Display: Fast-switch LCD 2560×1440 (1280×1440 per eye) @ 80 Hz. Sound: Integrated speakers. Input: 6DOF inside-out tracking through 5 built-in cameras. Controller input: 2nd generation Oculus Touch motion tracked controllers. Camera: 5 cameras. Online services: Oculus Store. Connectivity: Display Port 1.2, USB 3.0. Weight: 500 g.

  • Oculus Rift S – £399.00 from Amazon, buy now

A glance at the specs above will give you an idea why the Oculus Rift S is a great headset.
Like its predecessor, the Rift S requires a high-end PC to truly shine.

The VR experience is somehow encumbered by the presence of cables on the back of the headset, but the trade-off is definitely worth it, as the Oculus Rift S packs in some spectacular graphics.

However, the headset only reached the second place in our list because it's only an incremental update when considering its predecessor Oculus Rift.

In fact, while the Rift S is easier to set up, has a wider game library than the Rift at its launch and has an improved resolution, it is a downgrade when it comes to audio and refresh rate.

5. The best PC VR headset: Valve Index

Operating system: Windows, Linux. Display: 2880×1600 (1440×1600 per eye) LCD @ 80Hz, 90Hz, 120Hz, or 144Hz. Sound: Integrated headphones, 3.5mm audio jack, built-in dual microphone array. Controller input: Valve Index Controllers (formerly known as Knuckles controllers). Camera: Front-facing 960×960 stereo cameras. Connectivity: DisplayPort 1.2, USB 3.0 expansion port. Online services: Steam. Weight: 809 g.

  • Valve Index – £399.00 from Steam, buy now

The king of commercial virtual reality on the market, the Valve Index is the next-gen VR headset that everyone has been waiting for.

Extremely-high quality display, tracking of all fingers via motion controller and a wider field of view are only some of the best VR features this headset has to offer.

A consistent upgrade from the HTC Vive, the Valve Index also has an extensive game library via Steam.

With a price of almost £400, the headset is not cheap, but it is the only way to access the world of next-gen virtual reality.

How much is a VR headset?

As you might have noticed from the prices above, virtual reality headsets greatly vary in price, depending on a series of factors. The most obvious one is the distinction between mobile and desktop-powered VR headsets.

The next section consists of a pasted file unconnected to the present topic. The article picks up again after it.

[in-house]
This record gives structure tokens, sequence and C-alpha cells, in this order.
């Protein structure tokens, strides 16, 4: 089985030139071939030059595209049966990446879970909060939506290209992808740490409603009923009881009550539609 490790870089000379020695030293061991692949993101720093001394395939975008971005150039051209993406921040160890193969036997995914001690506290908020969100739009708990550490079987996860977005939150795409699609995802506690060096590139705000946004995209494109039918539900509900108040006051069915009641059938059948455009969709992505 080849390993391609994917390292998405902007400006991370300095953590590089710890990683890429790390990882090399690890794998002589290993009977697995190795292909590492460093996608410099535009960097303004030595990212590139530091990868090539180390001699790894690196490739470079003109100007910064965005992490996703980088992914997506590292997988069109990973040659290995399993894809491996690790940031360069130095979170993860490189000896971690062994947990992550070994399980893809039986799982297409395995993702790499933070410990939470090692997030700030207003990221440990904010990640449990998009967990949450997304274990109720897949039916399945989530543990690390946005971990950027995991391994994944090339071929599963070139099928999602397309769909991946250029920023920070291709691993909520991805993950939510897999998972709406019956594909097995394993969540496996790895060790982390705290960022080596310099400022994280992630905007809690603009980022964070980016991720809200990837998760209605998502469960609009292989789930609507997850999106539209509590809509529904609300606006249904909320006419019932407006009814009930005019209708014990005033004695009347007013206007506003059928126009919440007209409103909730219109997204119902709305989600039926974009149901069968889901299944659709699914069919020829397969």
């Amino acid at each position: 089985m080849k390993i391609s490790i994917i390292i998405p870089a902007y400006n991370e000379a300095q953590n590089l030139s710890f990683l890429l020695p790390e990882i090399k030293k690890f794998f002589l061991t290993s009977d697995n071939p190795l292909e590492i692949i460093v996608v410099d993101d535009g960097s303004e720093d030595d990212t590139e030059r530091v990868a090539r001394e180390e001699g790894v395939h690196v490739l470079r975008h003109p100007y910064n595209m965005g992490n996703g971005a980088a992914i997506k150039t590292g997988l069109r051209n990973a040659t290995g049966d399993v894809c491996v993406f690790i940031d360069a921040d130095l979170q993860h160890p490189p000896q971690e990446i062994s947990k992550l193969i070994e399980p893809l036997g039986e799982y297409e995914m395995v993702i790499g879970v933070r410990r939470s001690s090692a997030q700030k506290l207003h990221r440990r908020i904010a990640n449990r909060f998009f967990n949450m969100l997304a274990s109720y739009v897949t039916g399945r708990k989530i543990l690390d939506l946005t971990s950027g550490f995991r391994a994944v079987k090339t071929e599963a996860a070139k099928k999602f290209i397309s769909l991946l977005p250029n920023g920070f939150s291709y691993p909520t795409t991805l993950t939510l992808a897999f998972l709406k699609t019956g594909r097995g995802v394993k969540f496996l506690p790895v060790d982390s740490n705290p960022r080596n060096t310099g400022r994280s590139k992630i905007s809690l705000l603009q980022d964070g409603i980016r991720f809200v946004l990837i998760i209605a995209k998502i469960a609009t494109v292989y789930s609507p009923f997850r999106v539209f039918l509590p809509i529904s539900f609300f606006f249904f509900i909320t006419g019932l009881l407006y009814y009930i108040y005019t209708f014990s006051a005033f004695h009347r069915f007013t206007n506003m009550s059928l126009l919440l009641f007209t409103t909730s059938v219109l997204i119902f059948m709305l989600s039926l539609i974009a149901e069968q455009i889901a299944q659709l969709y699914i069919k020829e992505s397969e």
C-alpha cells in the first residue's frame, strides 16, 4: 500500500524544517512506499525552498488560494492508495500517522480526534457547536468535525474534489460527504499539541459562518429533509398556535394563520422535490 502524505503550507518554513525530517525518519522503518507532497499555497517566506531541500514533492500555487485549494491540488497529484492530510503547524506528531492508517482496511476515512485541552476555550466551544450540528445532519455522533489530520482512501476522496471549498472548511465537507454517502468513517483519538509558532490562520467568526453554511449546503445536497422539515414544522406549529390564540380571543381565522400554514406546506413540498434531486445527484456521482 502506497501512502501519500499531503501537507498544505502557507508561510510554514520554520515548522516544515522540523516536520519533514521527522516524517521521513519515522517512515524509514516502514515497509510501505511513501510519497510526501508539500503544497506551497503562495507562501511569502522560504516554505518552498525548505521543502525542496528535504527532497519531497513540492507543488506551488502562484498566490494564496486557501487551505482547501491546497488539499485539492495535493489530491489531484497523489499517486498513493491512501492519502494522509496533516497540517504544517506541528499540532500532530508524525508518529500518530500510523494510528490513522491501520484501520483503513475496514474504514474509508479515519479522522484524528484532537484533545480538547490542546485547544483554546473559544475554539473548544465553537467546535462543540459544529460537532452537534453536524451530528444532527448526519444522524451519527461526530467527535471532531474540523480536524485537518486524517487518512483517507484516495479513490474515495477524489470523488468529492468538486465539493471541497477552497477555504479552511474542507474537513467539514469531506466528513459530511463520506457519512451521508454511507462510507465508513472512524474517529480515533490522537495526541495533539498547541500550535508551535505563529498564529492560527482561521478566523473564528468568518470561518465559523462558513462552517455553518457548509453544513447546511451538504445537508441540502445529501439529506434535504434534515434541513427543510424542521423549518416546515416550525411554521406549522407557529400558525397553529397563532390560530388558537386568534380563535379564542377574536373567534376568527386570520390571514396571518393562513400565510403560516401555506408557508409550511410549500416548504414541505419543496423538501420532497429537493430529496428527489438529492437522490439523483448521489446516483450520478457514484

The first ones are usually cheaper, starting from a few quid for a Google Cardboard (which you can make yourself if you feel so inclined), to a little over £100 for the Samsung Gear VR, our pick for best mobile-powered VR headset.

If your smartphone is not compatible with the Samsung Gear VR, there are a series of mid-range mobile VR headsets you can check-out on Amazon.

In the middle between smartphone-powered and PC headsets are the standalone ones. A still quite niche category of which the Oculus Quest is the undisputed best.

What do you use VR headsets for?

Virtual reality headsets can be used for a variety of things. While gaming applications are still the most widespread by far, there are many apps today aiding people in various tasks.

For example, shoppers are using virtual reality experiences to visualise items of clothing and try them on.

VR is also used in healthcare, to train surgeons before they operate on humans, and to treat patients who suffer from anxiety and other mental conditions.

Finally, virtual reality is widely used in education, to deliver interactive learning experiences on a larger scale, and to reach rural areas which otherwise would have no access to education.

Can you watch movies in VR headsets?

Of course, you can also watch movies in virtual reality. The quality of the footage itself will have to be high-quality to avoid blurry images, and the resolution of your headset will play a fundamental part in delivering an optimal experience.

That being said, in order to be able to watch something from "within the scene", the footage you're watching needs to be recorded using a 360 camera. YouTube is full of such videos, and you'll be able to experience them yourself with any VR headset.

If the video you're trying to watch was not filmed with a 360 camera, however, what you'll get is more or less a traditional "cinema" experience.

Many headsets have integrated software to play videos, and if you try to watch a regular movie, it will play in front of you, as if you were standing in front of a giant screen.

Not as immersive as with a 360 video, but definitely worth a shot if you have a good VR headset.

What do you need for virtual reality?

As mentioned earlier, you can assemble a complex system to enjoy virtual reality's capabilities to the fullest.

In addition to your headset and controllers, you'll be able to add further sensors for more accuracy in your control of the virtual environment, a sound system to enjoy truly directional sounds, and much more.

However, if you usually play virtual reality in a small space or if you can't be bothered setting up a complex system, you can always use a mobile VR headset and jump into the action immediately.

Enjoyed our roundup of the best VR headsets? Then why not take a look at our UK iPhone deals?